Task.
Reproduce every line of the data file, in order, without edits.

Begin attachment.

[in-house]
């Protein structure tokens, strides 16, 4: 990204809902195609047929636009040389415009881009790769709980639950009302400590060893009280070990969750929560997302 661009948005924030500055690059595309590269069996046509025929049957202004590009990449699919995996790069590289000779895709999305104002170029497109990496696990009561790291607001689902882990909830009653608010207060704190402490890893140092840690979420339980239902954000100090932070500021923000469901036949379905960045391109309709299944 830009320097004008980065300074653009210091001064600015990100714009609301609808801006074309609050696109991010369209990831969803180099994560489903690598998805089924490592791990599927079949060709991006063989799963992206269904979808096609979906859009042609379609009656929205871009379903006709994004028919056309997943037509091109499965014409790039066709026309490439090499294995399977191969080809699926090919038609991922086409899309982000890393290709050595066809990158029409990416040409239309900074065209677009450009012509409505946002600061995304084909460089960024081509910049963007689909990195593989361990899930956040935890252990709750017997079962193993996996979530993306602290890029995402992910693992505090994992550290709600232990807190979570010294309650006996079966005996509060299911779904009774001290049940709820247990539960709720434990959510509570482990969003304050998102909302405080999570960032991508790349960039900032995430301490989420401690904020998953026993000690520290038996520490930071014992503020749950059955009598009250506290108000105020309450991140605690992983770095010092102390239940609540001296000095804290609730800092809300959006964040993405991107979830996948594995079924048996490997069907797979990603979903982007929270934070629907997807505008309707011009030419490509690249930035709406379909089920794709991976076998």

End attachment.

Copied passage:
[in-house]
């Protein structure tokens, strides 16, 4: 990204809902195609047929636009040389415009881009790769709980639950009302400590060893009280070990969750929560997302 661009948005924030500055690059595309590269069996046509025929049957202004590009990449699919995996790069590289000779895709999305104002170029497109990496696990009561790291607001689902882990909830009653608010207060704190402490890893140092840690979420339980239902954000100090932070500021923000469901036949379905960045391109309709299944 830009320097004008980065300074653009210091001064600015990100714009609301609808801006074309609050696109991010369209990831969803180099994560489903690598998805089924490592791990599927079949060709991006063989799963992206269904979808096609979906859009042609379609009656929205871009379903006709994004028919056309997943037509091109499965014409790039066709026309490439090499294995399977191969080809699926090919038609991922086409899309982000890393290709050595066809990158029409990416040409239309900074065209677009450009012509409505946002600061995304084909460089960024081509910049963007689909990195593989361990899930956040935890252990709750017997079962193993996996979530993306602290890029995402992910693992505090994992550290709600232990807190979570010294309650006996079966005996509060299911779904009774001290049940709820247990539960709720434990959510509570482990969003304050998102909302405080999570960032991508790349960039900032995430301490989420401690904020998953026993000690520290038996520490930071014992503020749950059955009598009250506290108000105020309450991140605690992983770095010092102390239940609540001296000095804290609730800092809300959006964040993405991107979830996948594995079924048996490997069907797979990603979903982007929270934070629907997807505008309707011009030419490509690249930035709406379909089920794709991976076998």